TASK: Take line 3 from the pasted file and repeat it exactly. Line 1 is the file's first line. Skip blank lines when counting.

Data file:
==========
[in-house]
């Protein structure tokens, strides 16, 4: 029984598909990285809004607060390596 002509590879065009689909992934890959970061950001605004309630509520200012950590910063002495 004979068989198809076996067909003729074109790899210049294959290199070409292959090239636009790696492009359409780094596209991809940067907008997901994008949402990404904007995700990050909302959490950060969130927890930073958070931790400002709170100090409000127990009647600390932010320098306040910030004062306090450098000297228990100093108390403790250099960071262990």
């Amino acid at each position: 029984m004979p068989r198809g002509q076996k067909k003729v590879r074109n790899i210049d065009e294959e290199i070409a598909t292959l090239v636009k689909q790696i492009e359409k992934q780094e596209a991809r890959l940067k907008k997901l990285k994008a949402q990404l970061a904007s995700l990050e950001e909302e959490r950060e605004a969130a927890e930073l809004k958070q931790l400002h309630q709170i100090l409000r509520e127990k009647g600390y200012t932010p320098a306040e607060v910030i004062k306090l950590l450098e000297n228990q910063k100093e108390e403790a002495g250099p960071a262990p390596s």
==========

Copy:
């Amino acid at each position: 029984m004979p068989r198809g002509q076996k067909k003729v590879r074109n790899i210049d065009e294959e290199i070409a598909t292959l090239v636009k689909q790696i492009e359409k992934q780094e596209a991809r890959l940067k907008k997901l990285k994008a949402q990404l970061a904007s995700l990050e950001e909302e959490r950060e605004a969130a927890e930073l809004k958070q931790l400002h309630q709170i100090l409000r509520e127990k009647g600390y200012t932010p320098a306040e607060v910030i004062k306090l950590l450098e000297n228990q910063k100093e108390e403790a002495g250099p960071a262990p390596s």